QloQ’s Asset-Based Community Discovery
Is not everyday that you have a group of students that are so proactive and willing to work with others outside their community. Three students from the Design in Difference have made a major linkage of what they learned in this design-anthropology course [mainly “community building” through asset-based methods for co-creation] with their work [a non profit that looks to promote sustainable relationships among two different cultures]. Here is what Brian Gaudio , architecture student at NCState did with his undergraduate research grant in in Dominican Republic through “Que lo Que“:Pic: Brian Gaudio and QloQ in Dominican Republic
“K lo k.” A colloquial Dominican phrase for “what’s up” is part of North Carolina State University‘s vocabulary thanks to the student organization Que lo Que. Over the past two years, students from around the US have worked and lived in the Dominican Republic to better understand the culture and relationship between the US and DR. In the summer of 2011, Que lo Que [in this case: María Gaudio, Sarah Mann and Brian Gaudio] worked with the rural community of Las Lajas, Dominican Republic to create and complete a skill inventory. This innovative community project was a combined research with studying abroad to conduct asset-based surveys, and co-create information tools for residents of a small village in the Dominican Republic. Pic: Brian Gaudio and Que lo Que in Dominican Republic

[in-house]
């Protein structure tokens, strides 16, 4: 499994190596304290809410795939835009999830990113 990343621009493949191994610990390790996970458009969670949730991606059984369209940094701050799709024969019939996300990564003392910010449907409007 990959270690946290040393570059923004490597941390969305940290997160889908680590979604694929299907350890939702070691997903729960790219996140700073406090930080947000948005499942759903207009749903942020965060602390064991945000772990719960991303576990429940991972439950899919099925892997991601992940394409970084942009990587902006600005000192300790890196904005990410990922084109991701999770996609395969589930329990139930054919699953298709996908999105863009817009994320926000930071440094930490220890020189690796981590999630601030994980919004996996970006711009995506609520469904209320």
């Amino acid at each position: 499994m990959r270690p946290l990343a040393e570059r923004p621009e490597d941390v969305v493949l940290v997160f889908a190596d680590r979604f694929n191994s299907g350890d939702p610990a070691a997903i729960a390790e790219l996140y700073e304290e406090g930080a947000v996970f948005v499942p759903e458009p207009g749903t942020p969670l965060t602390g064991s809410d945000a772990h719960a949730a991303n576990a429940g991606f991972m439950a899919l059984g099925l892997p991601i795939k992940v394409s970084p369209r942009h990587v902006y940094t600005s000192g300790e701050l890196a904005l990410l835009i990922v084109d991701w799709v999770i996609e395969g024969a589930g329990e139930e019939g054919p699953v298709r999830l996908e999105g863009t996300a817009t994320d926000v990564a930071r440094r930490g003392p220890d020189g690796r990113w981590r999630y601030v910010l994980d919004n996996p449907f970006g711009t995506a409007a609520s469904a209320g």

The three goals of the project were as follows:
- To understand sustainable community development methodologies
- To apply asset-based methodologies co-create and conduct a capacity inventory in Las Lajas
- To make information from the skill inventory questionnaire available to and usable by the residents of Las Lajas.
Based on information from community focus groups and formed by a team of local residents, the skills inventory asked mostly ‘yes or no’ questions regarding resident’s capacities in agriculture, business, art, and education. The interviews were conducted with 136 adults in the community of 221 families. To discover the capacities of children in the village, the team of local residents hosted a summer camp. Youth engaged in recreational activities and expressed their aspirations, play habits, and learning interests through drawing activities. From this data, Brian compiled the information from the adults and youth, and compared the relationship between information. He presented a “skills directory” to the community in paper form that listed who knew what skills and who was interested in learning those skills. Copies of the directory could be used for entrepreneurial collaboration, or even mentoring youth in the community.
Pic: Brian Gaudio and Que lo Que in DR
While in the community, Brian also documented “thrift designers” in the community. While design is the act of creation, design thrift is the act of recreation. Through resilient “re-purposing“, thrift designers recreate simple, practical, inspiring recombinations. Thrift designers of all ages designed more with less, maximizing the potential of everything from plastic lawn chairs to bags from the “colmado” (convenient store).